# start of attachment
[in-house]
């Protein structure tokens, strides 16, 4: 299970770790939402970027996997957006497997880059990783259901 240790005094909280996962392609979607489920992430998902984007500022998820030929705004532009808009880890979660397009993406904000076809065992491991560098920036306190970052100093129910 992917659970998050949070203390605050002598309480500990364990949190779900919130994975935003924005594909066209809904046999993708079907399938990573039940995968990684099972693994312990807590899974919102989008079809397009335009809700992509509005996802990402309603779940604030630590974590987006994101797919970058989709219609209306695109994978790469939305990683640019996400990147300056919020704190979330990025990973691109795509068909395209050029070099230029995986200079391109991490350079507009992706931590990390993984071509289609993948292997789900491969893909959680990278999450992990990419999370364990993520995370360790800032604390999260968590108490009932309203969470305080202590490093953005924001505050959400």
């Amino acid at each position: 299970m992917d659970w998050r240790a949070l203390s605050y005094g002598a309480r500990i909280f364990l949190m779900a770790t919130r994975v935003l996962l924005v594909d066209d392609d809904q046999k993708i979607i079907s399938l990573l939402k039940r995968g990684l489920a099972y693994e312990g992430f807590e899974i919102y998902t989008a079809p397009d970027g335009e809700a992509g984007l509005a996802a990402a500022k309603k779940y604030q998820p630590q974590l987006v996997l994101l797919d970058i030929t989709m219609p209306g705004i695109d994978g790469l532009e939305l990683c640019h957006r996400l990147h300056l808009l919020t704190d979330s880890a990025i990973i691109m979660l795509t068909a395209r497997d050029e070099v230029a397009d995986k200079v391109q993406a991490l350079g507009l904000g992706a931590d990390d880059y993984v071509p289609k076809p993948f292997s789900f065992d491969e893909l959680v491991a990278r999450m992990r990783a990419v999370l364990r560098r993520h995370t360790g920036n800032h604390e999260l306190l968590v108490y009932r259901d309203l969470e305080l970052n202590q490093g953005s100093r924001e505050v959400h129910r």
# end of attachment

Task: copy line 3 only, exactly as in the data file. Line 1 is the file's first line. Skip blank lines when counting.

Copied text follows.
């Amino acid at each position: 299970m992917d659970w998050r240790a949070l203390s605050y005094g002598a309480r500990i909280f364990l949190m779900a770790t919130r994975v935003l996962l924005v594909d066209d392609d809904q046999k993708i979607i079907s399938l990573l939402k039940r995968g990684l489920a099972y693994e312990g992430f807590e899974i919102y998902t989008a079809p397009d970027g335009e809700a992509g984007l509005a996802a990402a500022k309603k779940y604030q998820p630590q974590l987006v996997l994101l797919d970058i030929t989709m219609p209306g705004i695109d994978g790469l532009e939305l990683c640019h957006r996400l990147h300056l808009l919020t704190d979330s880890a990025i990973i691109m979660l795509t068909a395209r497997d050029e070099v230029a397009d995986k200079v391109q993406a991490l350079g507009l904000g992706a931590d990390d880059y993984v071509p289609k076809p993948f292997s789900f065992d491969e893909l959680v491991a990278r999450m992990r990783a990419v999370l364990r560098r993520h995370t360790g920036n800032h604390e999260l306190l968590v108490y009932r259901d309203l969470e305080l970052n202590q490093g953005s100093r924001e505050v959400h129910r």